The signature tourist attraction for the Valley might be more about fish than about the Mill, but the Mill is a good start at bringing a recreational focus to what we do in the Valley. The anomalies of ownership mean little in terms of coherence of recreational objectives and there is little to indicate that Mill governance or attractiveness would improve significantly under a district municipality.
Before some rural residents clutch their wallets for fear of tax hikes, the point cannot be lost that we’re all in this together when it comes to shouldering costs and attracting development to the Valley. Some powerful lobbying is needed in the near future to make those in Victoria and Ottawa listen to Alberni’s needs.
Again, we don’t need a major overhaul of administrative structures to speak with a unified voice. One might posit that we are unlikely to be heard in Victoria and Ottawa until we have the good sense to elect a member of the party forming government. Oh, wait, that describes the situation at the federal level for the decade preceding last October’s election, as well as the Trumper years in Victoria. It doesn’t take a lot of research or imagination to know that direct benefits to the Valley under both regimes have been negligible.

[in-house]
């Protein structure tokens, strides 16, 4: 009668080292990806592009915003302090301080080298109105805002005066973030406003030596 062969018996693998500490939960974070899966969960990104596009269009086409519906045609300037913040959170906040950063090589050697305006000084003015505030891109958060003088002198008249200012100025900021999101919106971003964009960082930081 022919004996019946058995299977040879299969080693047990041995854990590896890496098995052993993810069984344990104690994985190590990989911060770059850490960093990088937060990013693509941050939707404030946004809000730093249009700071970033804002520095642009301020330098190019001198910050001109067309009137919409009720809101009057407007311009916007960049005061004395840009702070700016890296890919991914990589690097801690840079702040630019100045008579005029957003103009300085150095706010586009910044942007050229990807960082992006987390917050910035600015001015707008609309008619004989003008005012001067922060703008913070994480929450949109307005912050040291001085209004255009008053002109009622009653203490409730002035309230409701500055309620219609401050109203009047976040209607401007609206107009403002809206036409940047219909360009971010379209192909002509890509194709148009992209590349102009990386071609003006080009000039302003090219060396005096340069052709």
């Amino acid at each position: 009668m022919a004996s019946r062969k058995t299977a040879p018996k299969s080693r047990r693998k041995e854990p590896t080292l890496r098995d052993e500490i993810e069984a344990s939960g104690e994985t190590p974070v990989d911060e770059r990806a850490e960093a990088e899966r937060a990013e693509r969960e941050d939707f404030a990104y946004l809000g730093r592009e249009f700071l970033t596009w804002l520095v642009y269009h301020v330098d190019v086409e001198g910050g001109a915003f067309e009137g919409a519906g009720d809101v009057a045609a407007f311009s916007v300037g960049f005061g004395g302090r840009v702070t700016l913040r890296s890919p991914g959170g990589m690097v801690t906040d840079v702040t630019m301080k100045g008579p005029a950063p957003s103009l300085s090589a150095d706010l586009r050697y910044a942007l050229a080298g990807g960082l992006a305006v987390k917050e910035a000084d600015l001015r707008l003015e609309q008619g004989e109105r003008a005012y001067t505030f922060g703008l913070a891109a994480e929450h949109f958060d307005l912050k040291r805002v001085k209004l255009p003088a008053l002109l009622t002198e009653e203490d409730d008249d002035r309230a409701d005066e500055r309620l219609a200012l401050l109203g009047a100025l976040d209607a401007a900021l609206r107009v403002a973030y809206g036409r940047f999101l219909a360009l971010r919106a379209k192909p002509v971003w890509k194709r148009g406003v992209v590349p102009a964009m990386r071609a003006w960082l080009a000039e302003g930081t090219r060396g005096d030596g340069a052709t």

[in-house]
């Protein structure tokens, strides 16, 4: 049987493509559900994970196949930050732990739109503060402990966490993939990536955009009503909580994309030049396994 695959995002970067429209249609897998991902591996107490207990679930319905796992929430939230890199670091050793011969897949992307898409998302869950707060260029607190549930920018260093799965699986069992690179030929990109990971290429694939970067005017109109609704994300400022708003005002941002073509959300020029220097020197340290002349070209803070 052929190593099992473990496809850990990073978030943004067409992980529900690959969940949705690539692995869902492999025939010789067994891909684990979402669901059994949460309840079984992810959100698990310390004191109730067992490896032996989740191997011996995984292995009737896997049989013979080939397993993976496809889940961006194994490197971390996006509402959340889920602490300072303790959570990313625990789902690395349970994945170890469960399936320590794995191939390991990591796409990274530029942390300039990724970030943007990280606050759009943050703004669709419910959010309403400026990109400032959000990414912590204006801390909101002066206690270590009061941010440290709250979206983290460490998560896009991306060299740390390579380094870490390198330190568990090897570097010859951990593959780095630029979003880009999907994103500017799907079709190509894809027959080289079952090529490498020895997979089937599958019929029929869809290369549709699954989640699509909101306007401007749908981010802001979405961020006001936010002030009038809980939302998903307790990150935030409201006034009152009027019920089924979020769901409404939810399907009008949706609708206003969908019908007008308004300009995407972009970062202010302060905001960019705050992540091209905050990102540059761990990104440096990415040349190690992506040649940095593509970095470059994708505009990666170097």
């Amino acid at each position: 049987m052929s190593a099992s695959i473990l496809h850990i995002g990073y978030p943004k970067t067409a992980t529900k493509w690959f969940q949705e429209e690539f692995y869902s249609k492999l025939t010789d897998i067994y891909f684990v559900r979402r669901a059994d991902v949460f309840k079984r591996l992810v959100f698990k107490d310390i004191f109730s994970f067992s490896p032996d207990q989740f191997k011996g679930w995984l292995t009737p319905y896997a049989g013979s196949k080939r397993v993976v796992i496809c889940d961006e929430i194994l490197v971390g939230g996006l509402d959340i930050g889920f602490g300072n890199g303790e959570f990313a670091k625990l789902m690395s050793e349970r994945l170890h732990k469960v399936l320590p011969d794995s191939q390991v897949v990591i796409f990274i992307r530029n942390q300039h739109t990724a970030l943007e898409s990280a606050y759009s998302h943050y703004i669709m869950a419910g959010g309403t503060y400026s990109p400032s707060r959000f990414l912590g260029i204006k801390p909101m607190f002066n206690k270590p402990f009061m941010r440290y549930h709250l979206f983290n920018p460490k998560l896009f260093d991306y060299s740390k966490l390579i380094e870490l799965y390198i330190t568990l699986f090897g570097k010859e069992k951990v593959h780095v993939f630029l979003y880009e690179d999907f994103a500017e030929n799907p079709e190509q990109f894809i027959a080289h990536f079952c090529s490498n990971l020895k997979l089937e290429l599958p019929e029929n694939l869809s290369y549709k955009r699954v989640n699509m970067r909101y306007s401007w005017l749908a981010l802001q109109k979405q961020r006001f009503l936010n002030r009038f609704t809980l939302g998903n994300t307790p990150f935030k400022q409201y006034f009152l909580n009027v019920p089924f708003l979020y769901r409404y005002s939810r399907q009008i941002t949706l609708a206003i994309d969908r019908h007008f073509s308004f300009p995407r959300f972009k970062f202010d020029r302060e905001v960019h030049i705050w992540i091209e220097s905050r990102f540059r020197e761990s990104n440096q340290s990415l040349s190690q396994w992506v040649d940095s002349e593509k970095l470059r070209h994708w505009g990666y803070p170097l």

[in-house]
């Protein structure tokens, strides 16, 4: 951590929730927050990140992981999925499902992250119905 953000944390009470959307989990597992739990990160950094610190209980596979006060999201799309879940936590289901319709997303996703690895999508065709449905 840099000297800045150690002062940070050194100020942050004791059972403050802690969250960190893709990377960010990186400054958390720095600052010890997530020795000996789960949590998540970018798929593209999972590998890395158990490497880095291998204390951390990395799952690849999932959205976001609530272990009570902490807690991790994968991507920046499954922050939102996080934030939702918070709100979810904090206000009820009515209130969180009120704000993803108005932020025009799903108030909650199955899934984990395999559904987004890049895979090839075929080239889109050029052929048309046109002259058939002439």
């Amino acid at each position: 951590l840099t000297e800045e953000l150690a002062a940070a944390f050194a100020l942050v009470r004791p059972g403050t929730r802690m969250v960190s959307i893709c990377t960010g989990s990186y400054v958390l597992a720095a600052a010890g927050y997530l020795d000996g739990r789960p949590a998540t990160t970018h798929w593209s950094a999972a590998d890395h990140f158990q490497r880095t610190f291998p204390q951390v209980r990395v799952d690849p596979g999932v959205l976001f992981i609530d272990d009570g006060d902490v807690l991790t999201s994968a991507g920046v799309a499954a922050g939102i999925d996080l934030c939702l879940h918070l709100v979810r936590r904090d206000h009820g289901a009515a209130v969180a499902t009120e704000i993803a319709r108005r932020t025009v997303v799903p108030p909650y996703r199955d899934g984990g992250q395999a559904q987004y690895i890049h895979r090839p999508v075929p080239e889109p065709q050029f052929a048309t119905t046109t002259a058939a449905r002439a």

For years residents have been pushing for an alternative highway to provide a safer route than the winding mountain pass through Cathedral Grove. Yet with cost estimates starting somewhere around $50 million, a commitment from the province has yet to materialize. An initiative to expand the Alberni Valley Regional Airport suffered three grant rejections from the provincial government and the feds, placing the financing of the multi-million-dollar project on the backs of taxpayers. A large portion of Port Alberni’s watershed is owned by a logging company, and although a boil water advisory hasn’t been issued in years, provincial law does not obligate Island Timberlands to inform the city of what its doing with our water source.